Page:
The first document presented by CNET – a proposal for debate leaked to Wcitleaks – does indeed talk of "respecting the principle of sending party network pays". The second document contains nothing so interesting, but is so long and dull that few people will notice. The principle is mentioned in the context of commercial negotiations between companies, and there's no mention of any mandated payments, but the idea is mooted.
The principle of caller-party-pays is common in telecommunications outside the USA; in Europe we don't pay to receive phone calls and the principle has served developing nations well over the last hundred years or so.
Ergo: a poor country builds a phone network, and collects the termination fees from incoming calls to pay back the investment. CNET points out these fees cost the US $5.4bn in 1996, without mentioning that American almost certainly made more than that on the same basis. But with the internet things are different: a poor country building internet infrastructure must pay foreign peers to carry its traffic.
The meter is running
CNET's assertion that the proposal "would spell an end to the Internet's long-standing, successful design based on unmetered 'peered' traffic" would only be true if peering was indeed unmetered. But when the peers are unbalanced - as foreign surfers consume US content - then money changes hands, and almost all of it flows towards the USA.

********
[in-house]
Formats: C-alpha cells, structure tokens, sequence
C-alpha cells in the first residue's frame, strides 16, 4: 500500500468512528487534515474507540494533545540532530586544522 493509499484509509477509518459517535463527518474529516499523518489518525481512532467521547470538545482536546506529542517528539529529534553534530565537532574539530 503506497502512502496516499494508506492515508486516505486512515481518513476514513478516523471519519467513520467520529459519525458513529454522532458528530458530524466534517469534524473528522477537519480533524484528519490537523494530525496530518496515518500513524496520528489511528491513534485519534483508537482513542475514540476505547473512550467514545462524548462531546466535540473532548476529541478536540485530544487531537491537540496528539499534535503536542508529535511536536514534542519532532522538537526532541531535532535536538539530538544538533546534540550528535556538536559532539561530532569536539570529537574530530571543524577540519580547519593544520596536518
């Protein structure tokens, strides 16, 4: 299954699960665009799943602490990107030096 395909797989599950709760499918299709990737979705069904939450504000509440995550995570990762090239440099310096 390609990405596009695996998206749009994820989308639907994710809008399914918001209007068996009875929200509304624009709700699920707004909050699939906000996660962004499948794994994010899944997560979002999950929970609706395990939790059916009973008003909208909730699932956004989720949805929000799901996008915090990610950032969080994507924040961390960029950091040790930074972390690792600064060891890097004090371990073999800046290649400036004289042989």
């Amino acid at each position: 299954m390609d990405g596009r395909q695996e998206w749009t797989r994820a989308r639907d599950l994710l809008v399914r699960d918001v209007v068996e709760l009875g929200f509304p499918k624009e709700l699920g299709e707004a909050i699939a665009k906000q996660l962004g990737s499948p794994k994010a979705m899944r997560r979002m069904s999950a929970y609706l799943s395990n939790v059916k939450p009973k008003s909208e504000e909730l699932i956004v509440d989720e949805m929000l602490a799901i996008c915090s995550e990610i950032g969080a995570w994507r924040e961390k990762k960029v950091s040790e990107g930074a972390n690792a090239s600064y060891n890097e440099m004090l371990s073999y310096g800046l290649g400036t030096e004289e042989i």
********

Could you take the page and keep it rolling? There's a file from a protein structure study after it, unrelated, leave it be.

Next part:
So bad is that problem that the ITU's General Secretary has stated that countries which don't speak English will do better in the internet economy as they don't consume so much US content.
ETNO, the body behind the leaked proposals, says it was referring to potential deals on quality of service. Such deals would allow an ISP to negotiate a deal with, say, NetFlix, to provide guaranteed bandwidth to its customers in exchange for a cut of the subscription fee.
Such deals are anathema to the ideologically dogmatic, who feel it necessary to talk of Balkanisation and "a radical re-engineering of the Internet ecosystem and allow[ing] governments to monitor or restrict their citizens' online activities" whenever the UN's telecommunications arm is mentioned.
Quite why the US and the Obama administration feel it necessary to repeatedly attack the ITU in this way is a mystery. Perhaps they really believe the internet is under threat from the UN, or perhaps it's just an election year – and as the internet is still something about which Americans can feel justifiably proud, there's no harm in being cast as its protector. ®